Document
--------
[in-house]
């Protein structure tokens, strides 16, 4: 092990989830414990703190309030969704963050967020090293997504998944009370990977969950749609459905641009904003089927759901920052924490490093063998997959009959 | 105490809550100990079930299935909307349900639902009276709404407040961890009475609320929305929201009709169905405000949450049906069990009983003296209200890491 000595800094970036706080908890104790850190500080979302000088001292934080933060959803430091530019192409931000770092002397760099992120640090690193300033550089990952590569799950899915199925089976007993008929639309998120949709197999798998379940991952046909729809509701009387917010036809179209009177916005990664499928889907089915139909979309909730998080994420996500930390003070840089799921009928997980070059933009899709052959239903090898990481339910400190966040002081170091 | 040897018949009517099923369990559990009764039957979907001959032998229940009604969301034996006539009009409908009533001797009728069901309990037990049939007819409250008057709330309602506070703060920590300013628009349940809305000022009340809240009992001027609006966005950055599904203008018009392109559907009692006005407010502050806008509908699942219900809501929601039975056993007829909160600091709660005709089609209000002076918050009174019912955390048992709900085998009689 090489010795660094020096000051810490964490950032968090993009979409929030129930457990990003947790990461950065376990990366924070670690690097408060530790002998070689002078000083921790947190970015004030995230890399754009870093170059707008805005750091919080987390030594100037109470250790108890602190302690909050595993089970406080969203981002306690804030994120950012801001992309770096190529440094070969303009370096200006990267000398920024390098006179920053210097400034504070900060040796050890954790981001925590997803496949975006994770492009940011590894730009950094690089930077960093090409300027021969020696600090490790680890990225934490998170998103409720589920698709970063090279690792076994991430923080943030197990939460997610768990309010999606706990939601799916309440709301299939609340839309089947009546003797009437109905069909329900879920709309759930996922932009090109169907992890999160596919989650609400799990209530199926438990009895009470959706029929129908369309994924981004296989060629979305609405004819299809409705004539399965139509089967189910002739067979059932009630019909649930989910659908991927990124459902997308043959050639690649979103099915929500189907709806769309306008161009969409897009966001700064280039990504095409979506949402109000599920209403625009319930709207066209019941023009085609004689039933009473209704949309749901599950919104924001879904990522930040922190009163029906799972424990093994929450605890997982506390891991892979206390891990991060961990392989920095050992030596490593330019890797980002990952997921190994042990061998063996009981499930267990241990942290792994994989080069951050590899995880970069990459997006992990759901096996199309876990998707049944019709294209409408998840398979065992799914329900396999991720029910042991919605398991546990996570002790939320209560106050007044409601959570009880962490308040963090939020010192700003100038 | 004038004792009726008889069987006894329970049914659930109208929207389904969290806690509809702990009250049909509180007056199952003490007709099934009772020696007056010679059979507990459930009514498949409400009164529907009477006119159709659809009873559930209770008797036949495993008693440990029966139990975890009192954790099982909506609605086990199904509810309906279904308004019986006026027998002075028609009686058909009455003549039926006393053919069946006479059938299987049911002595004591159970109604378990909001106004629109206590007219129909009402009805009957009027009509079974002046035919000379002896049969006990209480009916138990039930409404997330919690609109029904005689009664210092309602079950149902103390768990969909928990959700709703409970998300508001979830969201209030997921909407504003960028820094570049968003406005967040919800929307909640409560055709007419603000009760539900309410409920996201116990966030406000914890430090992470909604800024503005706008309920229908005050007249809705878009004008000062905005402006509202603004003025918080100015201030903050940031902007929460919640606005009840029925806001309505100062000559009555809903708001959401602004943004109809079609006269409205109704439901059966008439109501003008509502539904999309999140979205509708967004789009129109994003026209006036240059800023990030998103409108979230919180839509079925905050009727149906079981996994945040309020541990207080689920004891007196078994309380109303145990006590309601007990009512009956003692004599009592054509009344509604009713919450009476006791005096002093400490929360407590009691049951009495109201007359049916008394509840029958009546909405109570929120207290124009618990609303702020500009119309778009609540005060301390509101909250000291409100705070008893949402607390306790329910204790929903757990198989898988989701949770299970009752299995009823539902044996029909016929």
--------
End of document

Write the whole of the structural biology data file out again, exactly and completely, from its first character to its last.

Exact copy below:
[in-house]
């Protein structure tokens, strides 16, 4: 092990989830414990703190309030969704963050967020090293997504998944009370990977969950749609459905641009904003089927759901920052924490490093063998997959009959 | 105490809550100990079930299935909307349900639902009276709404407040961890009475609320929305929201009709169905405000949450049906069990009983003296209200890491 000595800094970036706080908890104790850190500080979302000088001292934080933060959803430091530019192409931000770092002397760099992120640090690193300033550089990952590569799950899915199925089976007993008929639309998120949709197999798998379940991952046909729809509701009387917010036809179209009177916005990664499928889907089915139909979309909730998080994420996500930390003070840089799921009928997980070059933009899709052959239903090898990481339910400190966040002081170091 | 040897018949009517099923369990559990009764039957979907001959032998229940009604969301034996006539009009409908009533001797009728069901309990037990049939007819409250008057709330309602506070703060920590300013628009349940809305000022009340809240009992001027609006966005950055599904203008018009392109559907009692006005407010502050806008509908699942219900809501929601039975056993007829909160600091709660005709089609209000002076918050009174019912955390048992709900085998009689 090489010795660094020096000051810490964490950032968090993009979409929030129930457990990003947790990461950065376990990366924070670690690097408060530790002998070689002078000083921790947190970015004030995230890399754009870093170059707008805005750091919080987390030594100037109470250790108890602190302690909050595993089970406080969203981002306690804030994120950012801001992309770096190529440094070969303009370096200006990267000398920024390098006179920053210097400034504070900060040796050890954790981001925590997803496949975006994770492009940011590894730009950094690089930077960093090409300027021969020696600090490790680890990225934490998170998103409720589920698709970063090279690792076994991430923080943030197990939460997610768990309010999606706990939601799916309440709301299939609340839309089947009546003797009437109905069909329900879920709309759930996922932009090109169907992890999160596919989650609400799990209530199926438990009895009470959706029929129908369309994924981004296989060629979305609405004819299809409705004539399965139509089967189910002739067979059932009630019909649930989910659908991927990124459902997308043959050639690649979103099915929500189907709806769309306008161009969409897009966001700064280039990504095409979506949402109000599920209403625009319930709207066209019941023009085609004689039933009473209704949309749901599950919104924001879904990522930040922190009163029906799972424990093994929450605890997982506390891991892979206390891990991060961990392989920095050992030596490593330019890797980002990952997921190994042990061998063996009981499930267990241990942290792994994989080069951050590899995880970069990459997006992990759901096996199309876990998707049944019709294209409408998840398979065992799914329900396999991720029910042991919605398991546990996570002790939320209560106050007044409601959570009880962490308040963090939020010192700003100038 | 004038004792009726008889069987006894329970049914659930109208929207389904969290806690509809702990009250049909509180007056199952003490007709099934009772020696007056010679059979507990459930009514498949409400009164529907009477006119159709659809009873559930209770008797036949495993008693440990029966139990975890009192954790099982909506609605086990199904509810309906279904308004019986006026027998002075028609009686058909009455003549039926006393053919069946006479059938299987049911002595004591159970109604378990909001106004629109206590007219129909009402009805009957009027009509079974002046035919000379002896049969006990209480009916138990039930409404997330919690609109029904005689009664210092309602079950149902103390768990969909928990959700709703409970998300508001979830969201209030997921909407504003960028820094570049968003406005967040919800929307909640409560055709007419603000009760539900309410409920996201116990966030406000914890430090992470909604800024503005706008309920229908005050007249809705878009004008000062905005402006509202603004003025918080100015201030903050940031902007929460919640606005009840029925806001309505100062000559009555809903708001959401602004943004109809079609006269409205109704439901059966008439109501003008509502539904999309999140979205509708967004789009129109994003026209006036240059800023990030998103409108979230919180839509079925905050009727149906079981996994945040309020541990207080689920004891007196078994309380109303145990006590309601007990009512009956003692004599009592054509009344509604009713919450009476006791005096002093400490929360407590009691049951009495109201007359049916008394509840029958009546909405109570929120207290124009618990609303702020500009119309778009609540005060301390509101909250000291409100705070008893949402607390306790329910204790929903757990198989898988989701949770299970009752299995009823539902044996029909016929």